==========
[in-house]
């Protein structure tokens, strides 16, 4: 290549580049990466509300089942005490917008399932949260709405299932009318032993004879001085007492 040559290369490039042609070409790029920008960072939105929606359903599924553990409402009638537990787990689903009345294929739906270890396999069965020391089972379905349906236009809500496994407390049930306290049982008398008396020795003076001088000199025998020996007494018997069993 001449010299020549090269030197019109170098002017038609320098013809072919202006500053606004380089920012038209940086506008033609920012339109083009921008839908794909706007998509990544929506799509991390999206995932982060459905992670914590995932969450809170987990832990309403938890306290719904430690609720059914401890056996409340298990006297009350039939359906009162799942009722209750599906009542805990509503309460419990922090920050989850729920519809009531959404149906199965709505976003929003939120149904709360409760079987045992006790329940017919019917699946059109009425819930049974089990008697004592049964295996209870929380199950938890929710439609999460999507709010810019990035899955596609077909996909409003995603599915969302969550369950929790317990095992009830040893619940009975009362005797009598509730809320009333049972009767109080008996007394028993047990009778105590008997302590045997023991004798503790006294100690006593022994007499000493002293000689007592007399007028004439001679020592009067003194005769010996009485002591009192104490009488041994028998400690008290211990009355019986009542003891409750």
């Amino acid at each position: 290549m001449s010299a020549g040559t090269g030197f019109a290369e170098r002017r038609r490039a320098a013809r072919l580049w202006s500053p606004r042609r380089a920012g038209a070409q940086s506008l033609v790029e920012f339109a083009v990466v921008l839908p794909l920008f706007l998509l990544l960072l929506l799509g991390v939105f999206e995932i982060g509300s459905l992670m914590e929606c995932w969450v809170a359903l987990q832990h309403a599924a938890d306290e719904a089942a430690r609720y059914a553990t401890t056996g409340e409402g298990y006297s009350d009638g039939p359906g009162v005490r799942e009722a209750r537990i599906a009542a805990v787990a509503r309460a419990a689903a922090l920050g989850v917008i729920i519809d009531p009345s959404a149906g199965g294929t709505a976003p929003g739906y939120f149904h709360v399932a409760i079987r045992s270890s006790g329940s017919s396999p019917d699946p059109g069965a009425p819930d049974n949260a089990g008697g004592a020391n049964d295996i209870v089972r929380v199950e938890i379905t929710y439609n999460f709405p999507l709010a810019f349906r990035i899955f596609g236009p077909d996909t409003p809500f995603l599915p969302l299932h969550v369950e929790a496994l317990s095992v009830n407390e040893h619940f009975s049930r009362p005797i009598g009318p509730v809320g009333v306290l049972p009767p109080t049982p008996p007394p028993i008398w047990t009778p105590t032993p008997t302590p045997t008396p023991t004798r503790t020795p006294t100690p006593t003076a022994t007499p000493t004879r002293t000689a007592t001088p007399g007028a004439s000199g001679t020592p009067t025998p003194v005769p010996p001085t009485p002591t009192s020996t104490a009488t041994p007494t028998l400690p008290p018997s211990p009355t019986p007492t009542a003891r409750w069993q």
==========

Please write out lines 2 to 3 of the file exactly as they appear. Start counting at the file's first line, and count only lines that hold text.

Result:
């Protein structure tokens, strides 16, 4: 290549580049990466509300089942005490917008399932949260709405299932009318032993004879001085007492 040559290369490039042609070409790029920008960072939105929606359903599924553990409402009638537990787990689903009345294929739906270890396999069965020391089972379905349906236009809500496994407390049930306290049982008398008396020795003076001088000199025998020996007494018997069993 001449010299020549090269030197019109170098002017038609320098013809072919202006500053606004380089920012038209940086506008033609920012339109083009921008839908794909706007998509990544929506799509991390999206995932982060459905992670914590995932969450809170987990832990309403938890306290719904430690609720059914401890056996409340298990006297009350039939359906009162799942009722209750599906009542805990509503309460419990922090920050989850729920519809009531959404149906199965709505976003929003939120149904709360409760079987045992006790329940017919019917699946059109009425819930049974089990008697004592049964295996209870929380199950938890929710439609999460999507709010810019990035899955596609077909996909409003995603599915969302969550369950929790317990095992009830040893619940009975009362005797009598509730809320009333049972009767109080008996007394028993047990009778105590008997302590045997023991004798503790006294100690006593022994007499000493002293000689007592007399007028004439001679020592009067003194005769010996009485002591009192104490009488041994028998400690008290211990009355019986009542003891409750």
């Amino acid at each position: 290549m001449s010299a020549g040559t090269g030197f019109a290369e170098r002017r038609r490039a320098a013809r072919l580049w202006s500053p606004r042609r380089a920012g038209a070409q940086s506008l033609v790029e920012f339109a083009v990466v921008l839908p794909l920008f706007l998509l990544l960072l929506l799509g991390v939105f999206e995932i982060g509300s459905l992670m914590e929606c995932w969450v809170a359903l987990q832990h309403a599924a938890d306290e719904a089942a430690r609720y059914a553990t401890t056996g409340e409402g298990y006297s009350d009638g039939p359906g009162v005490r799942e009722a209750r537990i599906a009542a805990v787990a509503r309460a419990a689903a922090l920050g989850v917008i729920i519809d009531p009345s959404a149906g199965g294929t709505a976003p929003g739906y939120f149904h709360v399932a409760i079987r045992s270890s006790g329940s017919s396999p019917d699946p059109g069965a009425p819930d049974n949260a089990g008697g004592a020391n049964d295996i209870v089972r929380v199950e938890i379905t929710y439609n999460f709405p999507l709010a810019f349906r990035i899955f596609g236009p077909d996909t409003p809500f995603l599915p969302l299932h969550v369950e929790a496994l317990s095992v009830n407390e040893h619940f009975s049930r009362p005797i009598g009318p509730v809320g009333v306290l049972p009767p109080t049982p008996p007394p028993i008398w047990t009778p105590t032993p008997t302590p045997t008396p023991t004798r503790t020795p006294t100690p006593t003076a022994t007499p000493t004879r002293t000689a007592t001088p007399g007028a004439s000199g001679t020592p009067t025998p003194v005769p010996p001085t009485p002591t009192s020996t104490a009488t041994p007494t028998l400690p008290p018997s211990p009355t019986p007492t009542a003891r409750w069993q």